Screen shot by Bri
For the last three or so months, our China lawyers have been confronted with a host of legal issues related to the coronavirus. This should not be surprising because China was the seminal coronavirus epicenter. For the past two months or so, our Seattle lawyers have been working on a host of legal issues related to the coronavirus. This too should not be surprising because Seattle was the initial U.S. coronavirus epicenter. For the past month or so, all this has become true for our Spain lawyers as well, as Spain too became an epicenter and a few weeks ago went into a full lockdown as well. Our Los Angeles, San Francisco and Portland lawyers have also in the past few months been hit with a slew of coronavirus related legal matters.
The coronavirus has and will continue to impact all societies and economies and this has meant our law firm has been seeing and dealing with the same sort of legal issues in all the countries in which we work. This sameness of legal issues around the world has led us to create a cross-border multi-disciplinary legal team to assist companies with their legal issues arising from or related to the coronavirus, using the knowledge and experience our lawyers have gained in one jurisdiction to determine best practices in the other jurisdictions.
In this series of posts, we’ve been discussing the legal issues our lawyers in China, the United States, and Spain have been confronting, with the goal of making this blog a repository of information on coronavirus law and especially on how to handle legal matters that have arisen due to the coronavirus.
In Part 1, we focused on employment law issues because those were the first issues we saw and those are the issues that continue to arise most often. In Part 2, we looked at force majeure “in real life.” In Part 3, a couple of our international trade lawyers analyzed how coronavirus is impacting tariffs and duties in the short term and how we see it impacting tariffs, duties and global trade in the future. In Part 4, one of our insurance coverage lawyers discussed key insurance coverage matters stemming from COVID-19 because a massive number of companies have or will have coronavirus insurance claims and insurance coverage lawsuits. In Part 5, we discussed how the coronavirus is giving nearly free license to foreign manufacturers to provide bad product, counterfeit product, or no product at all and this is especially true of the products most needed to fight against the virus: surgical masks, N95 masks, ventilators (really anything PPE), and cleaning products and how overseas product procurement and IP have never been at greater risk. In Part 6, we discussed how the United States Trade Representative (USTR) is seeking comments on how it could adjust or eliminate tariffs to help the United States in fighting the coronavirus. In this Part 7, we discuss the registering of trademarks related to the coronavirus and the Chinese hero-doctors who sought to expose the Chinese government’s initial (and far too long) silence about it.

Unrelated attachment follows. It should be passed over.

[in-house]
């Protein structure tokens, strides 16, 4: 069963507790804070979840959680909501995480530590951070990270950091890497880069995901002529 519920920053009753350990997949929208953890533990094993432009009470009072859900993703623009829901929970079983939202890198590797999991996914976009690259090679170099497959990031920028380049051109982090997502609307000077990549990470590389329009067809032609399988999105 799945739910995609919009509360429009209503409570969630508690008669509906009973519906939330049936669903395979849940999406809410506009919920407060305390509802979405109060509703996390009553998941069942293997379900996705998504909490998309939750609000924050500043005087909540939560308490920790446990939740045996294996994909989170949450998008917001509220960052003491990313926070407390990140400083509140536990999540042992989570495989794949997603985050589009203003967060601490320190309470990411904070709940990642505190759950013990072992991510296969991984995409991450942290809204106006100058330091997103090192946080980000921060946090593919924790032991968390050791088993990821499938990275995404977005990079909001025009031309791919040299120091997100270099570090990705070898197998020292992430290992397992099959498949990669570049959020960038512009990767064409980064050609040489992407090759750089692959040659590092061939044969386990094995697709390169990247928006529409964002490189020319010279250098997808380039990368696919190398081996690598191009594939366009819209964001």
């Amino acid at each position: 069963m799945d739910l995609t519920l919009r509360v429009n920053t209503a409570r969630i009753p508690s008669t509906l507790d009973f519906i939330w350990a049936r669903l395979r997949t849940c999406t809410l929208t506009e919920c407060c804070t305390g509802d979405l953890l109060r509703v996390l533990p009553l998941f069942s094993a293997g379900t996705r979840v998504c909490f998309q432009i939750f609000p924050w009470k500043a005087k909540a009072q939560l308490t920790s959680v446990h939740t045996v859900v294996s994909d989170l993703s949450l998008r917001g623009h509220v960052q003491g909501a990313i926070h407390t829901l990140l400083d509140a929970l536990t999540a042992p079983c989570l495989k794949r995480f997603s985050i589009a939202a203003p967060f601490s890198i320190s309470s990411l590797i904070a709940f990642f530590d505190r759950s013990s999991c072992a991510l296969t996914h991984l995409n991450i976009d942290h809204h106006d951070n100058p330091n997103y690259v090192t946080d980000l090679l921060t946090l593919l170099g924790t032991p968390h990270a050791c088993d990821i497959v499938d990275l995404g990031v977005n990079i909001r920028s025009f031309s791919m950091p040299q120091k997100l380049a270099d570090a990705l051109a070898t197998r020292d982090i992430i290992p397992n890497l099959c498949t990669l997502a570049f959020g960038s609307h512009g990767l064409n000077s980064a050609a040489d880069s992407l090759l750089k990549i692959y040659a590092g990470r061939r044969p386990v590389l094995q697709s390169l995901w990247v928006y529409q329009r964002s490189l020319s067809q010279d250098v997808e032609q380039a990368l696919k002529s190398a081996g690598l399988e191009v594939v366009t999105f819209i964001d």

Creative—if not always classy—minds are not taking a break during the COVID-19 emergency, as evidenced by the flurry of coronavirus-related trademark applications filed in the last few weeks at the United States Patent and Trademark Office (USPTO). At the onset, we must note that some of these applications involve serious commercial activity. For instance, GeneSystems, Inc. has applied to register the trademark CORONACHECK (Serial No. 88839404), for “diagnostic testing kits for the rapid detection of coronavirus antibodies”.
Unfortunately, most of the marks in question do not involve medicines or charitable activities. These include CORONAVIRUS SURVIVOR (Serial Nos. 88836091 and 88830548), CORONAVIRUS INFECTED (Serial No. 88836107), FXCK CORONAVIRUS (Serial No. 88835992), and WARNING MY RIDE IS SICKER THAN THE CORONAVIRUS (Serial No. 88838161). (That bumper sticker will look real nice next to your Coexist one or Seahawks helmet decal.)
These attempts to capitalize on a tragedy of global proportions raise obvious ethical questions. Leaving that aside for the moment, in at least some cases these applications will face some legal obstacles that may result in their denial.